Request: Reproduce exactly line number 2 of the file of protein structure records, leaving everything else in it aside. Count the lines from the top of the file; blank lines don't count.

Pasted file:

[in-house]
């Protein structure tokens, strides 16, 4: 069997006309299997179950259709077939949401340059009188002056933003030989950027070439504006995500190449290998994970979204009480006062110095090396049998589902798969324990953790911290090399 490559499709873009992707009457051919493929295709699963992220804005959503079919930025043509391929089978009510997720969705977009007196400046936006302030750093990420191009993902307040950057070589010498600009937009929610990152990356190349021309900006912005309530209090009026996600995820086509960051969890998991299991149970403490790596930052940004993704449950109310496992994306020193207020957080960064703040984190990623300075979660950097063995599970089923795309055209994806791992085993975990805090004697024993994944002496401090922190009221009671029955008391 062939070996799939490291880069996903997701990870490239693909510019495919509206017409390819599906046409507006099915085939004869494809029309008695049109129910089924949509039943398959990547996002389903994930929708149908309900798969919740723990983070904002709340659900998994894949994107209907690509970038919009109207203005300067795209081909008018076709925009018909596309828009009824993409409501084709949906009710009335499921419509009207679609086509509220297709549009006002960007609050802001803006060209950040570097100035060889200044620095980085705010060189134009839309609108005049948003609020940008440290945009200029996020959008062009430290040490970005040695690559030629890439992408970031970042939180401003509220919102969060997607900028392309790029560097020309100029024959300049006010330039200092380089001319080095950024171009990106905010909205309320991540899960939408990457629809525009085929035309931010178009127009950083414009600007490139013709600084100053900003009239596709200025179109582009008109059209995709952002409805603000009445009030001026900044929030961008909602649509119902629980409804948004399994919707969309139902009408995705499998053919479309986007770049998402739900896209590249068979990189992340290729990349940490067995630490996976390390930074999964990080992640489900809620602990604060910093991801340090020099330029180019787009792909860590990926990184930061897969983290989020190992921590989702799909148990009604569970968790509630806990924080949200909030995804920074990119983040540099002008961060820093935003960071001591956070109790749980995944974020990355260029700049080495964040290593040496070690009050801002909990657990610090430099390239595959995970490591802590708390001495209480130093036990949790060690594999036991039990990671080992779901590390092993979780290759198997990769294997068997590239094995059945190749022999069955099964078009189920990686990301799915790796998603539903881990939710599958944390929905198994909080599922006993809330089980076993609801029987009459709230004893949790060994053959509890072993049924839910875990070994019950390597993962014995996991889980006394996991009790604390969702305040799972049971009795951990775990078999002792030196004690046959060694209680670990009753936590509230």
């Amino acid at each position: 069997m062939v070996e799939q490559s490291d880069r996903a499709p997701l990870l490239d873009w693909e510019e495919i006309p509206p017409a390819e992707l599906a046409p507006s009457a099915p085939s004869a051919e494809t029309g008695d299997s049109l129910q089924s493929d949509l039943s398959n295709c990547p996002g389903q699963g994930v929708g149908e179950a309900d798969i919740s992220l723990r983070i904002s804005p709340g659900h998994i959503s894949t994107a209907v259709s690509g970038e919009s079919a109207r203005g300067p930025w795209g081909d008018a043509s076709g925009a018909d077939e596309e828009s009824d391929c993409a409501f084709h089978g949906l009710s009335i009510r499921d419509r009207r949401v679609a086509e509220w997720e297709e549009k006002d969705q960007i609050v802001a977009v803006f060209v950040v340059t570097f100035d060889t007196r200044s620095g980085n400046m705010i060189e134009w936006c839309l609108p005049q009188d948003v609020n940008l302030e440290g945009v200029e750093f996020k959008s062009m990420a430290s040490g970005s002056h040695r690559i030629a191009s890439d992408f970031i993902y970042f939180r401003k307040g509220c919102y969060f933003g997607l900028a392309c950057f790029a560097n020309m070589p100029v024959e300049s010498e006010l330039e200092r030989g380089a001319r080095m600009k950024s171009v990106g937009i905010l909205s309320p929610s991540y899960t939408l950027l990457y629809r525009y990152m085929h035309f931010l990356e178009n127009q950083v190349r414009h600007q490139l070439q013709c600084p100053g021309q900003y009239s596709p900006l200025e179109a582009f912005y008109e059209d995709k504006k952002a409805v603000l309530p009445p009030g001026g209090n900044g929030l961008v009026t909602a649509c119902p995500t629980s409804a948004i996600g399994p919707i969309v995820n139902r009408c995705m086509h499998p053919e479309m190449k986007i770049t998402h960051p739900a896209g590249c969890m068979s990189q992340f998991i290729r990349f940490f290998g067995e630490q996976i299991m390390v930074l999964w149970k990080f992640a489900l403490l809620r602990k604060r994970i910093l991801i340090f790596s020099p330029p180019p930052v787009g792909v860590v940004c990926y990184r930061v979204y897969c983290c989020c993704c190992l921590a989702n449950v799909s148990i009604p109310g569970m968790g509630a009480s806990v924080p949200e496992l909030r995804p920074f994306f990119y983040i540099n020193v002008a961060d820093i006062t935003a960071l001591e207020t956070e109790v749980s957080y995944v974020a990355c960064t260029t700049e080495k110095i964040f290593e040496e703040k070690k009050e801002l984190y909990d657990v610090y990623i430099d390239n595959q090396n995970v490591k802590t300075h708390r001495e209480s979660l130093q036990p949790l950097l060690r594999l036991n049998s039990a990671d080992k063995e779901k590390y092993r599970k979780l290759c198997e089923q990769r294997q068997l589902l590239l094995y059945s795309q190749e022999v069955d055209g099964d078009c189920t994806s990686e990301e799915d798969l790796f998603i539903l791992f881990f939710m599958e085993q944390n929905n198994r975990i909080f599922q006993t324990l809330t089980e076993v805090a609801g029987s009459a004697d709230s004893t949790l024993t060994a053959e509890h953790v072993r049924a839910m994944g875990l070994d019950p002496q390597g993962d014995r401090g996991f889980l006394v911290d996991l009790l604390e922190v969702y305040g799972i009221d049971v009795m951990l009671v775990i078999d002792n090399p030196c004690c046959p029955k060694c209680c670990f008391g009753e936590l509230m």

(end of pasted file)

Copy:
């Protein structure tokens, strides 16, 4: 069997006309299997179950259709077939949401340059009188002056933003030989950027070439504006995500190449290998994970979204009480006062110095090396049998589902798969324990953790911290090399 490559499709873009992707009457051919493929295709699963992220804005959503079919930025043509391929089978009510997720969705977009007196400046936006302030750093990420191009993902307040950057070589010498600009937009929610990152990356190349021309900006912005309530209090009026996600995820086509960051969890998991299991149970403490790596930052940004993704449950109310496992994306020193207020957080960064703040984190990623300075979660950097063995599970089923795309055209994806791992085993975990805090004697024993994944002496401090922190009221009671029955008391 062939070996799939490291880069996903997701990870490239693909510019495919509206017409390819599906046409507006099915085939004869494809029309008695049109129910089924949509039943398959990547996002389903994930929708149908309900798969919740723990983070904002709340659900998994894949994107209907690509970038919009109207203005300067795209081909008018076709925009018909596309828009009824993409409501084709949906009710009335499921419509009207679609086509509220297709549009006002960007609050802001803006060209950040570097100035060889200044620095980085705010060189134009839309609108005049948003609020940008440290945009200029996020959008062009430290040490970005040695690559030629890439992408970031970042939180401003509220919102969060997607900028392309790029560097020309100029024959300049006010330039200092380089001319080095950024171009990106905010909205309320991540899960939408990457629809525009085929035309931010178009127009950083414009600007490139013709600084100053900003009239596709200025179109582009008109059209995709952002409805603000009445009030001026900044929030961008909602649509119902629980409804948004399994919707969309139902009408995705499998053919479309986007770049998402739900896209590249068979990189992340290729990349940490067995630490996976390390930074999964990080992640489900809620602990604060910093991801340090020099330029180019787009792909860590990926990184930061897969983290989020190992921590989702799909148990009604569970968790509630806990924080949200909030995804920074990119983040540099002008961060820093935003960071001591956070109790749980995944974020990355260029700049080495964040290593040496070690009050801002909990657990610090430099390239595959995970490591802590708390001495209480130093036990949790060690594999036991039990990671080992779901590390092993979780290759198997990769294997068997590239094995059945190749022999069955099964078009189920990686990301799915790796998603539903881990939710599958944390929905198994909080599922006993809330089980076993609801029987009459709230004893949790060994053959509890072993049924839910875990070994019950390597993962014995996991889980006394996991009790604390969702305040799972049971009795951990775990078999002792030196004690046959060694209680670990009753936590509230």